Re: How to change JPanels?

Nigel Wade <>
Thu, 17 Feb 2011 09:22:55 +0000
On 16/02/11 18:27, Joshua Cranmer wrote:

On 02/16/2011 11:42 AM, Eric wrote:

On Feb 16, 9:26 am, Lew<> wrote:

To summarize. There is one EDT. Swing handles that threading
   You have to give it GUI commands to handle, otherwise they simply
cannot run
on the EDT. You are the programmer. You put the calls on the EDT,
'invokeLater()' and its sister. The EDT is a single thread and
there's only
one of it. If you run slow things on the EDT, you will have a slow
GUI. That
is bad. Run slow things off the GUI. Run GUI things on the GUI.
It's up to
you do to that.

Don't quote sigs.

 From the Oracle docs:
public static boolean isEventDispatchThread()
Returns true if the current thread is an AWT event dispatching thread.


"Returns true if the calling thread is the current AWT EventQueue's
dispatch thread."

This is where you're confusing. You're saying there's one EDT.
Oracle says there's more. It does not say *the* EDT, it says *an*

I see that the method here clearly states *the*, not *an*. Actually, if
I recall some of the really, really dirty implementation details, it is
actually possible to have multiple event dispatch threads, but only at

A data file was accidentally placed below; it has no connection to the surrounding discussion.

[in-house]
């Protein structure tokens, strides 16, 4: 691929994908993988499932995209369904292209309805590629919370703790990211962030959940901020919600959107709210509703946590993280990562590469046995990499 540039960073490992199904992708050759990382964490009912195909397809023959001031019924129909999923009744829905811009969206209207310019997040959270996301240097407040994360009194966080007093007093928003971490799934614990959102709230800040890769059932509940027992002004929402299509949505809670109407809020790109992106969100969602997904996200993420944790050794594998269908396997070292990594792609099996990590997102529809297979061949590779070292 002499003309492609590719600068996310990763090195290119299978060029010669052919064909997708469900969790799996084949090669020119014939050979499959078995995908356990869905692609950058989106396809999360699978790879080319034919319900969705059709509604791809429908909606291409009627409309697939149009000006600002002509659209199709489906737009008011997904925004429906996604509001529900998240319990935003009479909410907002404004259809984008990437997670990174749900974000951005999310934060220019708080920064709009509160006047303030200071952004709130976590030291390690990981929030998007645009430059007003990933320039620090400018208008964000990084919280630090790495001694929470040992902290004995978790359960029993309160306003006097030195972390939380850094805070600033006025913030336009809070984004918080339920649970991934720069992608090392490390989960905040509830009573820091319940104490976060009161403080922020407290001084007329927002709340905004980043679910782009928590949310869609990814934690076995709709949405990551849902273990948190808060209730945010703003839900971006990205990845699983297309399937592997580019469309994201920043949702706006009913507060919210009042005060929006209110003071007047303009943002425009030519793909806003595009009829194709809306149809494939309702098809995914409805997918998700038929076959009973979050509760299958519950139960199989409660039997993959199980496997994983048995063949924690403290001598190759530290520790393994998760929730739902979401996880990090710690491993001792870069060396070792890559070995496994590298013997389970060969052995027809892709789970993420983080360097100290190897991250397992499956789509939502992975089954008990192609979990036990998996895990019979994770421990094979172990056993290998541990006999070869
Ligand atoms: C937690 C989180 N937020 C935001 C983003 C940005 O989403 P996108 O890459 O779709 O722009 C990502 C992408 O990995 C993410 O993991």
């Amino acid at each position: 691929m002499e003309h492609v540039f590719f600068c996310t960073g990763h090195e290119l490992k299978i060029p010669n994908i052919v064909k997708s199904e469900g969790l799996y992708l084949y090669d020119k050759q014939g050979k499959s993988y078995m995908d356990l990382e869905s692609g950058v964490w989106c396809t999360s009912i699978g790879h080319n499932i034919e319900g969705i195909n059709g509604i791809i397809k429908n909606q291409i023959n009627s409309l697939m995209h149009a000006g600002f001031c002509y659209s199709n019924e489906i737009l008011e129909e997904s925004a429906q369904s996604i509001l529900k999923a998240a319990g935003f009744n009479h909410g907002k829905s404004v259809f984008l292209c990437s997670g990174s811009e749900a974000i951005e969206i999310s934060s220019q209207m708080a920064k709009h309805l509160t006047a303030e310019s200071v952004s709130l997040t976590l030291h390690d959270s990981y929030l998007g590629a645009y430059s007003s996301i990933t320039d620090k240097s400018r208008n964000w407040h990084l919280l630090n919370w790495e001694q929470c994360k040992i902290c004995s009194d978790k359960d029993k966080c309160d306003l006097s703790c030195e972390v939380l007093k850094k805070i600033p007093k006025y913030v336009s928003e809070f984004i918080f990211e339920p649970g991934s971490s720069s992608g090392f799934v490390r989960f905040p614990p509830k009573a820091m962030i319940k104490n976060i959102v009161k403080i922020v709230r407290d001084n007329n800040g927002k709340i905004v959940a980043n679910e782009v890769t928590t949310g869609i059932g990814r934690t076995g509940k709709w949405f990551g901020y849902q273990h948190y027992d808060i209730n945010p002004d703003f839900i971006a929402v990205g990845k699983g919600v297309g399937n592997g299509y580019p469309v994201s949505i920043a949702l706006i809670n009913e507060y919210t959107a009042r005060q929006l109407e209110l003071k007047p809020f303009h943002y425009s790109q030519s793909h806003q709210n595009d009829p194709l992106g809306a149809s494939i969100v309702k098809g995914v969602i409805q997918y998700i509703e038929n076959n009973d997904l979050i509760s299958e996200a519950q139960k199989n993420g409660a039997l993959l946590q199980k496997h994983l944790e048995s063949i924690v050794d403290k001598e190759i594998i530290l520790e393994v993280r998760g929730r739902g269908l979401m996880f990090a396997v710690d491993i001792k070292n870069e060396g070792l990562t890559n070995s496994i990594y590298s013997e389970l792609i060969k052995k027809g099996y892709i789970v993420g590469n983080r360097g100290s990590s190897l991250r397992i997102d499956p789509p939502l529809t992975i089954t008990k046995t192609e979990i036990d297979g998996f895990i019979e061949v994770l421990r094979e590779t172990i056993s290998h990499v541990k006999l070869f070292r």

most one will exist at any point in time (consider, e.g., what happens
when you throw an uncaught exception on the EDT). It is also possible
that having multiple applets in one page can cause things to get really

and, maybe, it's possible with different classloaders. But this is mere

In any "normal" Swing application there is only one EDT. All Swing
components must only be accessed by a single thread at any one time
(they are not thread safe, they are not synchronized). Since you don't
control the EDT, and cannot state with certainty that the EDT is not
accessing a component you want to change the only safe way to change
that component is to ask the EDT to do it for you. You might, if you
were so inclined, invent some complicated synchronization mechanism for
your own component classes and use that to allow your threads to access
your components safely whilst the EDT is running. But absent that
specialist synchronization the rule of only changing components on the
EDT should be rigidly adhered to. Failure to do so is to invite
unnecessary bugs into your code, bugs which are unpredictable,
unrepeatable and nigh on impossible to trace.

There was a time when Sun thought it was safe to create components on
the main thread. Only after those components were realized was it
essential to only access them via the EDT. But Sun were wrong, and they
discovered it the hard way, by strange unpredictable bugs. I've also
seen the same myself. It's rare, but it does happen, if you perform any
component activity, even just invoking a constructor, on a thread which
isn't the EDT.

To the OP:

Go there at your own peril, but please don't invite us to follow you. We
can attempt to pull you back from the brink, but once you've gone over
the edge you are on your own.

Nigel Wade

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